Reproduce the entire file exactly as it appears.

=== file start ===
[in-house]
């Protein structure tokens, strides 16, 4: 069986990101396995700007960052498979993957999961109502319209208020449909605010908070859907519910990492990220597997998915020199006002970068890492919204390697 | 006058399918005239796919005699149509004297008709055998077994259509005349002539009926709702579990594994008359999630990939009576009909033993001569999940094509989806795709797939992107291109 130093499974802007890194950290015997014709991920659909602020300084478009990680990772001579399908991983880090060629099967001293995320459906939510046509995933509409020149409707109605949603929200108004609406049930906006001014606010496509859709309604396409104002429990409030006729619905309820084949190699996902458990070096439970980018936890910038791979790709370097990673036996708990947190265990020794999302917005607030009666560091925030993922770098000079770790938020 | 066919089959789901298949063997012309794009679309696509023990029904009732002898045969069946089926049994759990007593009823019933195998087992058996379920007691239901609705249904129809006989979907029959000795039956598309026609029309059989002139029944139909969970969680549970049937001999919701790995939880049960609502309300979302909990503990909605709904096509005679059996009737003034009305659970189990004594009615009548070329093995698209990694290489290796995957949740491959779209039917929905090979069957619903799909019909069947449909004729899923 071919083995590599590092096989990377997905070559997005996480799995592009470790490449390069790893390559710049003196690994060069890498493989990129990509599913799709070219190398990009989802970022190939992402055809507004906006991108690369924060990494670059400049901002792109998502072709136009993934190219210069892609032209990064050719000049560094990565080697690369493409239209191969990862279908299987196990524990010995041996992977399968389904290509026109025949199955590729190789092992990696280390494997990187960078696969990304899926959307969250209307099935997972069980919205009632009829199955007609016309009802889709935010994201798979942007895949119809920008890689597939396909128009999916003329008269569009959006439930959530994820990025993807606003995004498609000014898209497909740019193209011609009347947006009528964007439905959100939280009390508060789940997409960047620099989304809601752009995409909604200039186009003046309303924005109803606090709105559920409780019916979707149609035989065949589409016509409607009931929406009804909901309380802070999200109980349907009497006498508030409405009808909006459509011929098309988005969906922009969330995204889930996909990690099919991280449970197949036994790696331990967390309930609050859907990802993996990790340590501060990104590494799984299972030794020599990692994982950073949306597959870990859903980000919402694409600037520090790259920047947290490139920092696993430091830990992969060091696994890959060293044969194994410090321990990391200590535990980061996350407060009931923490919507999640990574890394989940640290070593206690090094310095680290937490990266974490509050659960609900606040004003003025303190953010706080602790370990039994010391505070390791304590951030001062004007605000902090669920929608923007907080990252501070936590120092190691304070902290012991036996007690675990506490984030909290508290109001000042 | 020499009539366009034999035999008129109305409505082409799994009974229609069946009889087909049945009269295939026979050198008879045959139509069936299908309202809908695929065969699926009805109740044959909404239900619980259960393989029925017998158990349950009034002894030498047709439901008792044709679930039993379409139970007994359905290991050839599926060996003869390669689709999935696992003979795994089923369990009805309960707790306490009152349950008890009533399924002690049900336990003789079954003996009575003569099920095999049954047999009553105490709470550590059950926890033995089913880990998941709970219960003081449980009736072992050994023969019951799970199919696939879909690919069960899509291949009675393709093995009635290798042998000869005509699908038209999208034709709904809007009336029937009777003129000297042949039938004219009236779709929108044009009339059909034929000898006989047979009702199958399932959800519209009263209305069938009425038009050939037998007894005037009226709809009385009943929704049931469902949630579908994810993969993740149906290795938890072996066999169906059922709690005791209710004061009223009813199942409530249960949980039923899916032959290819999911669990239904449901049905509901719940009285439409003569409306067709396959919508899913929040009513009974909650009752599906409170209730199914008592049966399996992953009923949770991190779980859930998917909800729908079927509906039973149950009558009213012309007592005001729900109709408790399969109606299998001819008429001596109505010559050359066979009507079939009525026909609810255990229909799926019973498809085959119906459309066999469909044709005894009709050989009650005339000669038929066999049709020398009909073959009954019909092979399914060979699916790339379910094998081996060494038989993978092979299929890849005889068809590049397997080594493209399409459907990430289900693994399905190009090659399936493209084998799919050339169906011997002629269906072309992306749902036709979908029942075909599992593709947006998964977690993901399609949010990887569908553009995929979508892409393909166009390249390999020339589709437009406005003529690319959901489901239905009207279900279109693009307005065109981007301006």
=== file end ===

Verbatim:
[in-house]
């Protein structure tokens, strides 16, 4: 069986990101396995700007960052498979993957999961109502319209208020449909605010908070859907519910990492990220597997998915020199006002970068890492919204390697 | 006058399918005239796919005699149509004297008709055998077994259509005349002539009926709702579990594994008359999630990939009576009909033993001569999940094509989806795709797939992107291109 130093499974802007890194950290015997014709991920659909602020300084478009990680990772001579399908991983880090060629099967001293995320459906939510046509995933509409020149409707109605949603929200108004609406049930906006001014606010496509859709309604396409104002429990409030006729619905309820084949190699996902458990070096439970980018936890910038791979790709370097990673036996708990947190265990020794999302917005607030009666560091925030993922770098000079770790938020 | 066919089959789901298949063997012309794009679309696509023990029904009732002898045969069946089926049994759990007593009823019933195998087992058996379920007691239901609705249904129809006989979907029959000795039956598309026609029309059989002139029944139909969970969680549970049937001999919701790995939880049960609502309300979302909990503990909605709904096509005679059996009737003034009305659970189990004594009615009548070329093995698209990694290489290796995957949740491959779209039917929905090979069957619903799909019909069947449909004729899923 071919083995590599590092096989990377997905070559997005996480799995592009470790490449390069790893390559710049003196690994060069890498493989990129990509599913799709070219190398990009989802970022190939992402055809507004906006991108690369924060990494670059400049901002792109998502072709136009993934190219210069892609032209990064050719000049560094990565080697690369493409239209191969990862279908299987196990524990010995041996992977399968389904290509026109025949199955590729190789092992990696280390494997990187960078696969990304899926959307969250209307099935997972069980919205009632009829199955007609016309009802889709935010994201798979942007895949119809920008890689597939396909128009999916003329008269569009959006439930959530994820990025993807606003995004498609000014898209497909740019193209011609009347947006009528964007439905959100939280009390508060789940997409960047620099989304809601752009995409909604200039186009003046309303924005109803606090709105559920409780019916979707149609035989065949589409016509409607009931929406009804909901309380802070999200109980349907009497006498508030409405009808909006459509011929098309988005969906922009969330995204889930996909990690099919991280449970197949036994790696331990967390309930609050859907990802993996990790340590501060990104590494799984299972030794020599990692994982950073949306597959870990859903980000919402694409600037520090790259920047947290490139920092696993430091830990992969060091696994890959060293044969194994410090321990990391200590535990980061996350407060009931923490919507999640990574890394989940640290070593206690090094310095680290937490990266974490509050659960609900606040004003003025303190953010706080602790370990039994010391505070390791304590951030001062004007605000902090669920929608923007907080990252501070936590120092190691304070902290012991036996007690675990506490984030909290508290109001000042 | 020499009539366009034999035999008129109305409505082409799994009974229609069946009889087909049945009269295939026979050198008879045959139509069936299908309202809908695929065969699926009805109740044959909404239900619980259960393989029925017998158990349950009034002894030498047709439901008792044709679930039993379409139970007994359905290991050839599926060996003869390669689709999935696992003979795994089923369990009805309960707790306490009152349950008890009533399924002690049900336990003789079954003996009575003569099920095999049954047999009553105490709470550590059950926890033995089913880990998941709970219960003081449980009736072992050994023969019951799970199919696939879909690919069960899509291949009675393709093995009635290798042998000869005509699908038209999208034709709904809007009336029937009777003129000297042949039938004219009236779709929108044009009339059909034929000898006989047979009702199958399932959800519209009263209305069938009425038009050939037998007894005037009226709809009385009943929704049931469902949630579908994810993969993740149906290795938890072996066999169906059922709690005791209710004061009223009813199942409530249960949980039923899916032959290819999911669990239904449901049905509901719940009285439409003569409306067709396959919508899913929040009513009974909650009752599906409170209730199914008592049966399996992953009923949770991190779980859930998917909800729908079927509906039973149950009558009213012309007592005001729900109709408790399969109606299998001819008429001596109505010559050359066979009507079939009525026909609810255990229909799926019973498809085959119906459309066999469909044709005894009709050989009650005339000669038929066999049709020398009909073959009954019909092979399914060979699916790339379910094998081996060494038989993978092979299929890849005889068809590049397997080594493209399409459907990430289900693994399905190009090659399936493209084998799919050339169906011997002629269906072309992306749902036709979908029942075909599992593709947006998964977690993901399609949010990887569908553009995929979508892409393909166009390249390999020339589709437009406005003529690319959901489901239905009207279900279109693009307005065109981007301006």